Daily Market Update

Greenback Resurgence, Poor Data Elsewhere

June 08, 2018

The U.S. Dollar rose overnight following the return of bad news in Europe that dropped both equity markets and the value of the Euro.


It is possible the greenback recovers a bit today after a week that saw it hit the brakes on what was a seven-week winning streak against its counterparts.

We shall see if any statements during the G-7 Summit have any impact as tensions are expected in regards to trade issues. President Donald Trump will not stay the full two days as he is scheduled to leave tomorrow morning in order to prepare for a meeting with North Korea.

Overall, the buck remains strong and near multi-high levels against the majors. Canadian Dollar and Mexican Peso continue to both suffer from anxiety over NAFTA as well as shaky downward commodity markets. In addition to political concerns, the Peso has been affected the most, losing plenty of ground and sinking to its weakest level since February of 2017. We believe more turbulence is ahead next week with central bank action all across the globe, including Federal Reserve and European Central Bank.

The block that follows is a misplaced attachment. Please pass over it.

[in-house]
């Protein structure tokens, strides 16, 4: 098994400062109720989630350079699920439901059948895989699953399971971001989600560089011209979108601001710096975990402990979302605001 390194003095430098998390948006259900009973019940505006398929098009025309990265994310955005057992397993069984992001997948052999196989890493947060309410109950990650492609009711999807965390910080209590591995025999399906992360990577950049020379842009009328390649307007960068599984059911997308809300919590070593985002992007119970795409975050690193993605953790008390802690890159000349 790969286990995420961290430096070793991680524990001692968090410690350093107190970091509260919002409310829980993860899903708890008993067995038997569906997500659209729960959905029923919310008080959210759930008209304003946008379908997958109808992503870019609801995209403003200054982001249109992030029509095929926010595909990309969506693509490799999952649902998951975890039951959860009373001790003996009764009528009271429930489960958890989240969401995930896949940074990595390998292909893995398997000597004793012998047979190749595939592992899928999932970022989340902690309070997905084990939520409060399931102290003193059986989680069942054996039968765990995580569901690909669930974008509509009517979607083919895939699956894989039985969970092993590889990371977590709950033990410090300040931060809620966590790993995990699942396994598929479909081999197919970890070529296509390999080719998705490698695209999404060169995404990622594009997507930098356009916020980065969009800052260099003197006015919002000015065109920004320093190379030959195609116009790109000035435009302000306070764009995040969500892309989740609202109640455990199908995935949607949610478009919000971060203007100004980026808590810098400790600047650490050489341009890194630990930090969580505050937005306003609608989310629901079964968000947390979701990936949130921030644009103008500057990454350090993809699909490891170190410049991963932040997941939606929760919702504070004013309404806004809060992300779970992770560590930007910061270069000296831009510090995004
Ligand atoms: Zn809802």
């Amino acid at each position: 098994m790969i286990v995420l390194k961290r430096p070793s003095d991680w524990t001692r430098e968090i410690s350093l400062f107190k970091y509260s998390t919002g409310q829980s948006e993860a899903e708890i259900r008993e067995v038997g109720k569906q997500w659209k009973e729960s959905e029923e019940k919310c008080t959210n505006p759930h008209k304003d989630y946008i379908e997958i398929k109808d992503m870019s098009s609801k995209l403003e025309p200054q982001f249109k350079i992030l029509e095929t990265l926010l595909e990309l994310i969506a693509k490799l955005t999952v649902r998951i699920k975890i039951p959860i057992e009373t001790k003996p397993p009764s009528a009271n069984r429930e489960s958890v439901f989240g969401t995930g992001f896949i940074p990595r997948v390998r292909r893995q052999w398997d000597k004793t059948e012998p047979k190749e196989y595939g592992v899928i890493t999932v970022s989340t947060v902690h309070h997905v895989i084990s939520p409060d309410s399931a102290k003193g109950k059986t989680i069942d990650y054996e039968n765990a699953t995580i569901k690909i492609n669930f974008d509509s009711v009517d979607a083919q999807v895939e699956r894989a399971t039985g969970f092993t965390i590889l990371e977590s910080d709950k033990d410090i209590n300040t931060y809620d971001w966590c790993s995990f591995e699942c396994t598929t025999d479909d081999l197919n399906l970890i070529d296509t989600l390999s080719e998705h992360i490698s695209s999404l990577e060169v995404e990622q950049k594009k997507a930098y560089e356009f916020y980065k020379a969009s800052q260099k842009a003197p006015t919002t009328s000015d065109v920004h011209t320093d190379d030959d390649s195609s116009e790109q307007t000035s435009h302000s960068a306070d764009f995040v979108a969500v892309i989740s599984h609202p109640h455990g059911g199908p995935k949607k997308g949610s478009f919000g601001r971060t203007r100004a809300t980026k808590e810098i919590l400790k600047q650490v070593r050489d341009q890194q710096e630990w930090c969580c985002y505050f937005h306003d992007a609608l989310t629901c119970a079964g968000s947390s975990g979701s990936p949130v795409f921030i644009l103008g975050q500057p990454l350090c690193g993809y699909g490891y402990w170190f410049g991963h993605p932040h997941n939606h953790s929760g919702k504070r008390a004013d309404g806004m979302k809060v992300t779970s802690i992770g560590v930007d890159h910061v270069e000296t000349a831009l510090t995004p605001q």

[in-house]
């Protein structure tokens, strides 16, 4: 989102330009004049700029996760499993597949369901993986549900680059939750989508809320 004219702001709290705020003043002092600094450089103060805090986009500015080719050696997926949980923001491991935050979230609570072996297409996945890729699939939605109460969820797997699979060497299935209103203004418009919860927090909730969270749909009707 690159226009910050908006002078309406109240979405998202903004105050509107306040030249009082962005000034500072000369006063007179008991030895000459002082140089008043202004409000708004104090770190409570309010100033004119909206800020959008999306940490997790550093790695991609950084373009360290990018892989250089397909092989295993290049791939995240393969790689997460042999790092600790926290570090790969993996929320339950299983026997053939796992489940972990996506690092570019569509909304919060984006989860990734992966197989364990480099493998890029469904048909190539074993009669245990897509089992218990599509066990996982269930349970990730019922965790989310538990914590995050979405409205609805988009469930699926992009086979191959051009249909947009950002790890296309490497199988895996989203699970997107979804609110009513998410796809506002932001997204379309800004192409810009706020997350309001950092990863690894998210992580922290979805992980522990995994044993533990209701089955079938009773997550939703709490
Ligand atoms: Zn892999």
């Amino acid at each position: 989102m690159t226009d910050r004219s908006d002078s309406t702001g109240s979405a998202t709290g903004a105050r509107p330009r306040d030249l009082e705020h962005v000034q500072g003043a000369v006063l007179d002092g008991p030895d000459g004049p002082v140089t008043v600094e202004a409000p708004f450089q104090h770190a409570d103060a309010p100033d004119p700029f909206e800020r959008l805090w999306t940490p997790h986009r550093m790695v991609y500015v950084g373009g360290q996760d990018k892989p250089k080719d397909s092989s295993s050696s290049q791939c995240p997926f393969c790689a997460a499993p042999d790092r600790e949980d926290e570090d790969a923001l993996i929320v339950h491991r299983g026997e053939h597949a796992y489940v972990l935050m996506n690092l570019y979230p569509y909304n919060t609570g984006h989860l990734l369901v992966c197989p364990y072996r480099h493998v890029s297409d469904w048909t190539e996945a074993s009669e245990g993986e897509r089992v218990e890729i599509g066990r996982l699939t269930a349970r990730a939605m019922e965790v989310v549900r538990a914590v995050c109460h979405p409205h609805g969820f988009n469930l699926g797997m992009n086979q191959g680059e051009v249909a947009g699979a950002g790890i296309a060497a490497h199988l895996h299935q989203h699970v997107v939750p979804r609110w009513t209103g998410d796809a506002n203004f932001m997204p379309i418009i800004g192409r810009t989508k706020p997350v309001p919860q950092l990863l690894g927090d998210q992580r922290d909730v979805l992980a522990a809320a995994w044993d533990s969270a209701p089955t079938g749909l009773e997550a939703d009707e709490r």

The Euro has recovered 1.8% of its value since May 30th after signals from ECB officials that they are ready to let go off intervention in the financial system. Quantitative Easing has been said to end in September, but lately comments have reconfirmed this concept, which had been left out of conversation in recent months of slow and underwhelming economic data.

Speaking of such, Manufacturing as well as Industrial Production contracted instead of expanding as estimated in Germany and France respectively. We foresaw these swings as dollar rallies against the Euro have been typically short-lived even as economic performance divergence is evident. The short-term gain for Euro could experience a low life span as well with the sluggish trend in indicators.



The Canadian Dollar is trading near its worst levels of the year after job figures revealed a loss of 7,500 jobs in the month of May. The unfortunate figure adds to worries over the potential negative effects of no NAFTA clarity, or existence, to an already softer economic situation from years past.

The Bank of Canada was the first to increase rates last year after any central bank other than the Fed, but confidence in our neighbor’s land is fading as oil prices have also dropped. As long as trade uncertainty stays a topic, the “Loonie” could lose further.


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